TIMMER: Yeah, I was -- this is one of the most textbook pictures suction vortex damage I've seen. But I've seen them, you know, develop and then rip a tree out of the ground and then disappear in the blink of an eye. And some tornadoes. Like they can be really short lived.

LAVANDERA: Wow.

TIMMER: But that is a big mystery of tornado science.

(END VIDEOTAPE)

KOSIK: Ed Lavandera, thank you.

Now, to London and another suspect charged in the killing of British soldier Lee Rigby. Police say 28-year old Michael Adebolajo was also charged with attempted murder of two police officers and possession of a firearm. 12 people have been arrested in connection to the killing. Adebolajo and the other men charged were seen in videos and photographs taken after the killing. He's expected to appear in court tomorrow.

Now to Washington and the IRS. A new outrage. This time it's over wasteful spending and money spent on a dance contest set to the tune of a group dance song you've probably heard at weddings or maybe performed yourself during karaoke. CNN chief congressional correspondent Dana Bash has more from Washington.

DANA BASH, CNN CORRESPONDENT: It's a dance called the cupid shuffle. If you've never heard of it, you don't work for the IRS. CNN obtained this video, made by IRS employees to close out a 2010 IRS conference. According to the video's narrator those taking part in learning the Cupid shuffle are competing to "become the next great dance sensation.:

(BEGIN VIDEO CLIP)

ANNOUNCER: To become the next great dance sensation.

(END VIDEO CLIP)

BASH: And CNN has told a new IRS inspector general report coming out next week will detail excess spending at the IRS and this video will be spotlighted as an example of ways IRS employees wasted taxpayer dollars. And the IRS is not defending it at all, telling CNN "This video produced for a 2010 IRS conference was unacceptable and inappropriate use of government funds. The IRS and the government as a whole now have strict new policies and procedures in place to ensure that taxpayer funds are being used appropriately."

Now, we are told that Cupid dance video cost $1600 to make. Certainly, it doesn't break the bank, but we also are told the IRS spent a lot more. $60,000 to make a pair of different videos, spoofs of "Gilligan's Island: and "Star Trek." Now, you can see the production value is better than the Cupid dance, but it doesn't look like they spent much on acting lessons. Watch this clip.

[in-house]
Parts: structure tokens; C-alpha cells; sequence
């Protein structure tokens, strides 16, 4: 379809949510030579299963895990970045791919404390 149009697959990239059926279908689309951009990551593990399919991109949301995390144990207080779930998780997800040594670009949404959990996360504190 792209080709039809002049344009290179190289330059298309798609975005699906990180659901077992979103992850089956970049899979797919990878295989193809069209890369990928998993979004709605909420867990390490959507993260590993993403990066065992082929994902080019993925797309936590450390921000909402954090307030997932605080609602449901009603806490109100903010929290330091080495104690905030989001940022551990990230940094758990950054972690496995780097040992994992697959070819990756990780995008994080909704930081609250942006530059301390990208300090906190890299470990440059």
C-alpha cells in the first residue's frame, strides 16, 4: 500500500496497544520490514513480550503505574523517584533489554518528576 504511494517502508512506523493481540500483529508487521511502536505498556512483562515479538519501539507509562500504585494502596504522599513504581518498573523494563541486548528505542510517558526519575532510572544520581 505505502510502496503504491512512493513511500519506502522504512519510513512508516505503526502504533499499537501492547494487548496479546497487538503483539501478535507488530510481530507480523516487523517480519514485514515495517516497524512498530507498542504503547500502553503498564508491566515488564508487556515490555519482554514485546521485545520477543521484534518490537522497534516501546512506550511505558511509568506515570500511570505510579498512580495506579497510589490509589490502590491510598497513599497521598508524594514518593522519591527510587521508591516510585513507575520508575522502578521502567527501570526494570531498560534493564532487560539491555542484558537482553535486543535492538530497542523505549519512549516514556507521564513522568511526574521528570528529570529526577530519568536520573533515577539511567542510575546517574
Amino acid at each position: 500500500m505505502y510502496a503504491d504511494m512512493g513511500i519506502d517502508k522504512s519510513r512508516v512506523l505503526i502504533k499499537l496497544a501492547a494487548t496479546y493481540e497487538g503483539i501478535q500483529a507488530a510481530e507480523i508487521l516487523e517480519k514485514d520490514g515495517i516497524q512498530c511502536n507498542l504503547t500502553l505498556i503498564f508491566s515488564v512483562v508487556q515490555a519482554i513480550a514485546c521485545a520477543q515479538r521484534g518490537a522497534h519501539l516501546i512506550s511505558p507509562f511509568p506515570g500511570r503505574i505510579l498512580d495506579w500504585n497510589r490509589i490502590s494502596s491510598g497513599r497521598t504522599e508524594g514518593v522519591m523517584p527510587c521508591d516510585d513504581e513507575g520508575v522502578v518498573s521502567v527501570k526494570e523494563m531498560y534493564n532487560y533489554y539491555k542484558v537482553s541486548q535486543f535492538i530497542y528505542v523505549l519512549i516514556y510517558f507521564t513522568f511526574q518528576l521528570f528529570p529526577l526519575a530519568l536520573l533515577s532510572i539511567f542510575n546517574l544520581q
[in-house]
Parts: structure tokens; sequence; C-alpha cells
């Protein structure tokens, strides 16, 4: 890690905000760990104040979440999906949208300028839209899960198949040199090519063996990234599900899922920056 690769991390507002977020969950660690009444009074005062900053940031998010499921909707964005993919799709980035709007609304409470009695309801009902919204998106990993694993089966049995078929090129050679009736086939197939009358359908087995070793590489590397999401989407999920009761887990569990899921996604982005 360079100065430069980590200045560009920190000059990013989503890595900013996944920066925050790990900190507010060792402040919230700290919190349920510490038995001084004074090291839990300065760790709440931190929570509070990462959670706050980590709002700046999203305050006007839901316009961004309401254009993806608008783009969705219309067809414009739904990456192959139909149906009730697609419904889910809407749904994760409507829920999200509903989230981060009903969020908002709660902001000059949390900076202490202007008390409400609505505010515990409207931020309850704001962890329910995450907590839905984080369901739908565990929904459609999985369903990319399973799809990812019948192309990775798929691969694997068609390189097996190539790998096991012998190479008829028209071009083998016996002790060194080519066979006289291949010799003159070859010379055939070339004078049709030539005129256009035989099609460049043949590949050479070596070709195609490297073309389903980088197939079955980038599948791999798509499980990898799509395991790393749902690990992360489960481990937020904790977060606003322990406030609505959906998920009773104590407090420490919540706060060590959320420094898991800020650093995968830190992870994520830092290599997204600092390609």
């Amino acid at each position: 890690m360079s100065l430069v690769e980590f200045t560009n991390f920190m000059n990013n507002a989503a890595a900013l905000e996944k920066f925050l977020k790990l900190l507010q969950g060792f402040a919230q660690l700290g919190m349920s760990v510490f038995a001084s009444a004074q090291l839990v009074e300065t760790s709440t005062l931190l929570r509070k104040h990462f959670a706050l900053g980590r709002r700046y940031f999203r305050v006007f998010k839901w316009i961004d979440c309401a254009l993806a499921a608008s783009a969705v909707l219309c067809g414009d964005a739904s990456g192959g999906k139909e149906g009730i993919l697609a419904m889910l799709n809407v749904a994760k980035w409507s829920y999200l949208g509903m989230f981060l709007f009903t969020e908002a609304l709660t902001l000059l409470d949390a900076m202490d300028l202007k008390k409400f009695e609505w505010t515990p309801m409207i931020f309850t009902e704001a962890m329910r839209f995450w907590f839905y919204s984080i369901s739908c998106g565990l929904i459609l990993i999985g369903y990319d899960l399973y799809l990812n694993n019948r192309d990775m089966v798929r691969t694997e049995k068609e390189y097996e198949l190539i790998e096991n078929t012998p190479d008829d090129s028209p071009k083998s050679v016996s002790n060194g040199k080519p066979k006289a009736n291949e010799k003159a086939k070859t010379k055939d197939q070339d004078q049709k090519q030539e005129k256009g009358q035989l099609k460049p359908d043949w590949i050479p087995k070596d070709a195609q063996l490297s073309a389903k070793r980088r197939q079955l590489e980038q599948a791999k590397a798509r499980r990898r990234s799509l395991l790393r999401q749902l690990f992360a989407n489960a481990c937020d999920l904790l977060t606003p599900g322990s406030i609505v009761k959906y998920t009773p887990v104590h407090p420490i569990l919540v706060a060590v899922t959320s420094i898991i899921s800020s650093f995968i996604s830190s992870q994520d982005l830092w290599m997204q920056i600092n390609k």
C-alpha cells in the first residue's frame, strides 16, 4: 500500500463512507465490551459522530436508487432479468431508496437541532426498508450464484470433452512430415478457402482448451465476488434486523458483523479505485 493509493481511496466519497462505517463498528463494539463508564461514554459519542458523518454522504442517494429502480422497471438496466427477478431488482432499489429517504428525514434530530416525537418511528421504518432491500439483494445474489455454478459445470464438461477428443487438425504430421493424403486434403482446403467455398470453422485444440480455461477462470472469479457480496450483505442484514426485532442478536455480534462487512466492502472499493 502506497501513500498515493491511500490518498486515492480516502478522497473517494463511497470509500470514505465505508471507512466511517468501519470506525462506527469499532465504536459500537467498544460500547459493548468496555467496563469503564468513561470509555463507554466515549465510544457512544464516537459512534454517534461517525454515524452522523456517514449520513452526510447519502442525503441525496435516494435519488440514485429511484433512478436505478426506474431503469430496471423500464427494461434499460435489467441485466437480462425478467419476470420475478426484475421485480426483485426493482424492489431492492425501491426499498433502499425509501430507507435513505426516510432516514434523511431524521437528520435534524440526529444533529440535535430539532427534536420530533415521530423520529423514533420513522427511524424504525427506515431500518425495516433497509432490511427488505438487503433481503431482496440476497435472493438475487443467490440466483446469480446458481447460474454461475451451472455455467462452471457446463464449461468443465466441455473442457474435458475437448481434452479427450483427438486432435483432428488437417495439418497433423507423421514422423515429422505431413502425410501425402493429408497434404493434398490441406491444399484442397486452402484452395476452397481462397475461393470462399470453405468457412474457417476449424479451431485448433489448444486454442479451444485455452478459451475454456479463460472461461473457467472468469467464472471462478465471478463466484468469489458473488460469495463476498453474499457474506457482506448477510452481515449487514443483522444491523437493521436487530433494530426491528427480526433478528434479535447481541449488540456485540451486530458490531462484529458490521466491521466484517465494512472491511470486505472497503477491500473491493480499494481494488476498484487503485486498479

(BEGIN VIDEO CLIP)

UNIDENTIFIED FEMALE: Sorry about the uniforms, captain. The dry cleaner gave them in the wrong order. (inaudible) coffee while you wait, sir. It's better than McDonald's. And only twice the price.

UNIDENTIFIED MALE: I can do the almond. (ph). I've already spent my per diem for the day.

(END VIDEO CLIP)

BASH: All this opens up yet another controversial front for the IRS, which, of course, is under fire from both parties for targeting Tea Party groups who were applying for tax exempt status. As for the upcoming report on excessive IRS spending, the new acting IRS commissioner is calling the 2010 conferences that appeared to waste taxpayer dollars "an unfortunate vestige from a prior era," saying taxpayers should take comfort that a conference like this would not take place today. Dana Bash, CNN, Washington.

KOSIK: The rules that govern transplants make it almost impossible for this little girl to get the new lungs she desperately needs. Now, a powerful advocate on Capitol Hill is joining her fight for survival.

(COMMERCIAL BREAK)

KOSIK: Good morning, Washington, D.C. How pretty is that? Look at that. A live look at the sun rising on the White House. Looks like it's going to be a nice day in the nation's capital. 86 degrees and sunny, but afternoon thunderstorms are going to come rolling in. That's what they're forecast to do and rain the rest of the weekend.

Health officials have traced a new hepatitis A outbreak to this pomegranate seeds in Townsend Farms fruit mix sold at Costco. So far, 30 people have been infected in Arizona, California, Colorado, Nevada and New Mexico. Nine have been hospitalized. Hepatitis A is a highly contagious infection that can lead to liver failure and even death.